1. This is still my favorite Mexican restaurant in town. What I do love about the new version is it is much quieter than the most recent version. TV's were off, the music wasn't too loud, and the wait staff were not hyperactive like they had been the past few times I had been there. I just wish they would bring back the MOLE for the enchiladas!

  2. Not a bad paper. There is a need for local community news and city government issues. Don't really need the owner's constant national political rants. We all know where they stand by now.

  3. What nice people. Menard should've known better than to team up with the guy who robbed and drove Conseco to ashes. I'm surprised Timothy Durham isn't involved in this.

  4. Hello, I am Maris Peters, currently living in Texas city, USA. I am a widow at the moment with three kids and i was stuck in a financial situation in August 2014 and i needed to refinance and pay my bills. I tried seeking loans from various loan Companies both private and corporate but never with success, and most banks declined my credit. But as God would have it, I was introduced to a Man of God a private loan lender who gave me a loan of $65,000USD and today am a business owner and my kids are doing well at the moment, if you must contact any firm or company with reference to securing a loan without collateral , no credit check, no co signer with just 2% interest rate and better repayment plans and schedule, please contact Mr William David. He doesn’t know that am doing this but am so happy now and i decided to let people know more about him and also i want God to bless him more.You can contact him through his email: Davidloanfirm@yahoo.com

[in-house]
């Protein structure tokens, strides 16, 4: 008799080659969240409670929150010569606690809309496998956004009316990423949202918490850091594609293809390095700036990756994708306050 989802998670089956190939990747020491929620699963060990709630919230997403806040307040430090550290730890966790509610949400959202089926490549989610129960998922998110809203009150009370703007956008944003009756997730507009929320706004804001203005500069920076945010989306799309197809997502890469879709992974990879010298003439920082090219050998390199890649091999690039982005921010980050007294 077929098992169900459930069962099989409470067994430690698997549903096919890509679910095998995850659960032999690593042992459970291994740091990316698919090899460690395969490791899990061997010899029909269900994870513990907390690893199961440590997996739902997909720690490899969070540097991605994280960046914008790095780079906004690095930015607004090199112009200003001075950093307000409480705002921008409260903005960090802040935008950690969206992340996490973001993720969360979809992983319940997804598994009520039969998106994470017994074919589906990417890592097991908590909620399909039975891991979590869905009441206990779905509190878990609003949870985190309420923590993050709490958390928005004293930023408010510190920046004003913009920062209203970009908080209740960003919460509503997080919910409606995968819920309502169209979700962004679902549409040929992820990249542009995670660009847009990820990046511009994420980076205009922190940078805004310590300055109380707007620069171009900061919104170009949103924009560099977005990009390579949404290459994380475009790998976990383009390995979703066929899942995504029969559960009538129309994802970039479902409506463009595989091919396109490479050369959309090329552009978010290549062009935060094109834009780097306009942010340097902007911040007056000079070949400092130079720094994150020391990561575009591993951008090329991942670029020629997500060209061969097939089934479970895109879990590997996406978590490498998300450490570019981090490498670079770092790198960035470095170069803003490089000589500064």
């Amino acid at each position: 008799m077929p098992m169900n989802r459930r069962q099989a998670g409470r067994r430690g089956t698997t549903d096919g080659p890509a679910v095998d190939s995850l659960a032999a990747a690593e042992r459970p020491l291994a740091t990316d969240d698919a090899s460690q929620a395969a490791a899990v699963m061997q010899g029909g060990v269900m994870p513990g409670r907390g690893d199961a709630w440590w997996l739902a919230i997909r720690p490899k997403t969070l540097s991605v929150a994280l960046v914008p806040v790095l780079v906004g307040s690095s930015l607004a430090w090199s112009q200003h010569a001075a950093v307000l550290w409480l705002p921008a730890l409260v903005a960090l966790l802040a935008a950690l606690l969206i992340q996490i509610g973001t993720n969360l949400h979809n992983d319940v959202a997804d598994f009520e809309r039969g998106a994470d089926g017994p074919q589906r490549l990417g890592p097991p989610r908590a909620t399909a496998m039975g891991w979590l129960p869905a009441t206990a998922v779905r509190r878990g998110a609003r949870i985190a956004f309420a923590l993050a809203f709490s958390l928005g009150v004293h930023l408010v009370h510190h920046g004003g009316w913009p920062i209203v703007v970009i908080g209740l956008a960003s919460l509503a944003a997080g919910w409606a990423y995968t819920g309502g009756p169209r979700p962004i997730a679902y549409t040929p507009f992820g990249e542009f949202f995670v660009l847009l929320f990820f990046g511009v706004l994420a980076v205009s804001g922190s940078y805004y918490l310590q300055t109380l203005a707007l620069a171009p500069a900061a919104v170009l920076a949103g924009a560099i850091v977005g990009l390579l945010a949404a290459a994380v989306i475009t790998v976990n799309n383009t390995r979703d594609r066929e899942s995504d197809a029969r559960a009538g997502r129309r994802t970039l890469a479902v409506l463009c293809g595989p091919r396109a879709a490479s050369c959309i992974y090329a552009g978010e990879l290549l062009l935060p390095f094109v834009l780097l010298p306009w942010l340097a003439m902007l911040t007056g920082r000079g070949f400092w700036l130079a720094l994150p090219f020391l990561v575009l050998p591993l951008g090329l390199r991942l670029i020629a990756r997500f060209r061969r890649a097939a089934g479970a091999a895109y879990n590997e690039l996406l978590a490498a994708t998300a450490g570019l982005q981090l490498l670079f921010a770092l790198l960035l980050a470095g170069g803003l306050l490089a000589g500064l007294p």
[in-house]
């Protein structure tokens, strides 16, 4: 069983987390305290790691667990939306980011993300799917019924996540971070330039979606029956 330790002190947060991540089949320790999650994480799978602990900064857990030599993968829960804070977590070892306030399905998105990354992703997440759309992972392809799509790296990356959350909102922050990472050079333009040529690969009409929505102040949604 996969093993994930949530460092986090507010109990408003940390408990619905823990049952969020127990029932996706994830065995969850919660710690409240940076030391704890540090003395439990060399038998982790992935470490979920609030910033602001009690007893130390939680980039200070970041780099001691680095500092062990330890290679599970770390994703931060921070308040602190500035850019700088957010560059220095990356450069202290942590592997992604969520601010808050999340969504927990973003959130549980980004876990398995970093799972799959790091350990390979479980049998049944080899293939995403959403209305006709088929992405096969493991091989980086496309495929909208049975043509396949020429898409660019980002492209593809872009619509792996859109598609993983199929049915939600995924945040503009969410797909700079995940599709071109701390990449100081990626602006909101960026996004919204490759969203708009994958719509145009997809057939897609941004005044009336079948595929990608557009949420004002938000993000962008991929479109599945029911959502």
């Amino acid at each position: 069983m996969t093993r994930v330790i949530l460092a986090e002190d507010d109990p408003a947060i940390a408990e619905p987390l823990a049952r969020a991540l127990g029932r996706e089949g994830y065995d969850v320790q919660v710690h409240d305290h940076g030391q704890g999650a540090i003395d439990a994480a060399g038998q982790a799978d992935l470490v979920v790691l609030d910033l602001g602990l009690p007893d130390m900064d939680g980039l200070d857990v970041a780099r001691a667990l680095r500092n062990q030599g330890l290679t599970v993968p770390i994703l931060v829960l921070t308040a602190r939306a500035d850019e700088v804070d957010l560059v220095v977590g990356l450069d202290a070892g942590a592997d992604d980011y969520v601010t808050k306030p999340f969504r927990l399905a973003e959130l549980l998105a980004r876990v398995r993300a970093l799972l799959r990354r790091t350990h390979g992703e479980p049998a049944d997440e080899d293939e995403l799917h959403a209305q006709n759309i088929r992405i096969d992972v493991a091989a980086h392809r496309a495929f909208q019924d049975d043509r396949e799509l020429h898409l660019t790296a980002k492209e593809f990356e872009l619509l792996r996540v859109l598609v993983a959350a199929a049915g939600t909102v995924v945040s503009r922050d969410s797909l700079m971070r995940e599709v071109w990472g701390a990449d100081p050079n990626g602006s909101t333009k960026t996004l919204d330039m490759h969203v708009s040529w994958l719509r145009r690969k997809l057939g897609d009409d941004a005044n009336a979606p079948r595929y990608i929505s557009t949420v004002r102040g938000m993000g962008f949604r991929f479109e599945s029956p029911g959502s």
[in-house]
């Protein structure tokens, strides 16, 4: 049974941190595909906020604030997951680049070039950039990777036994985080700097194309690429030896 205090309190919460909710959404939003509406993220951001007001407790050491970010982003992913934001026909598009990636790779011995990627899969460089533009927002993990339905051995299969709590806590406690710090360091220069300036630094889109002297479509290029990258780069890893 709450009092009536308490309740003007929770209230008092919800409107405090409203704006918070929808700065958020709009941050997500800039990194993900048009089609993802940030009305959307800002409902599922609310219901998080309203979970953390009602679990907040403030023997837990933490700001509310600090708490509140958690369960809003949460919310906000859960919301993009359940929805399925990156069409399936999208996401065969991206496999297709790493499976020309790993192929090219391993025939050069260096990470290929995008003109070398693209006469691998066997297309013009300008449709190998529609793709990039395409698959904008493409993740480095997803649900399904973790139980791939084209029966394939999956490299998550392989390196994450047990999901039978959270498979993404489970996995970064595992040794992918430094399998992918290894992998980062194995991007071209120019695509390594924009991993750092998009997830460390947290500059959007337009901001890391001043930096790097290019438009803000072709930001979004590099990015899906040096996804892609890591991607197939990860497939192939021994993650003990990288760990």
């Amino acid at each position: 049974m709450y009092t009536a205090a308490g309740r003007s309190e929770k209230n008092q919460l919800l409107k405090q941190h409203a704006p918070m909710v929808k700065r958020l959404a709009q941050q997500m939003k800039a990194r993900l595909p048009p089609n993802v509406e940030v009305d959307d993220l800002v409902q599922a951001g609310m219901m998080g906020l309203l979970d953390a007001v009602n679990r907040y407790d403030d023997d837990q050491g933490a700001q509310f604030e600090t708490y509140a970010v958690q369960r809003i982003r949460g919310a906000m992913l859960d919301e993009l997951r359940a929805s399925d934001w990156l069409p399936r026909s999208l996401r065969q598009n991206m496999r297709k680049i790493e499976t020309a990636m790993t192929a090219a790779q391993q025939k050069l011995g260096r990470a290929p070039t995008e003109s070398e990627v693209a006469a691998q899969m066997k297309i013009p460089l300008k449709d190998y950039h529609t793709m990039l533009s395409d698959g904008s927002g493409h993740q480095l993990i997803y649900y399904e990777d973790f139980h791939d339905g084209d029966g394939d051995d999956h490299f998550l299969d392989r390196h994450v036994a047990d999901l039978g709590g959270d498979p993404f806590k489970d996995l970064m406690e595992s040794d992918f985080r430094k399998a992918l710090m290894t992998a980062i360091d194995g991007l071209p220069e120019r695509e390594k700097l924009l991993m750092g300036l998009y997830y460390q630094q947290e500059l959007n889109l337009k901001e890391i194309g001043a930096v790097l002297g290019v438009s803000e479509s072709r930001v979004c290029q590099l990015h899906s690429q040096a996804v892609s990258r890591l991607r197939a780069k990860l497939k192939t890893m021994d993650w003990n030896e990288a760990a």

5. It is beyond me how anyone can think this was a "bad deal" for the state! If they could take the money back then, yes, but they can't! Protections were built in the agreement. Now, if they roll the roads up and take them away, I will agree that it was a bad deal. Otherwise, the only way to have paid for the infrastructure that was badly needed was for the state to issue bonds....that is a four letter synonym for debt folks!!

ADVERTISEMENT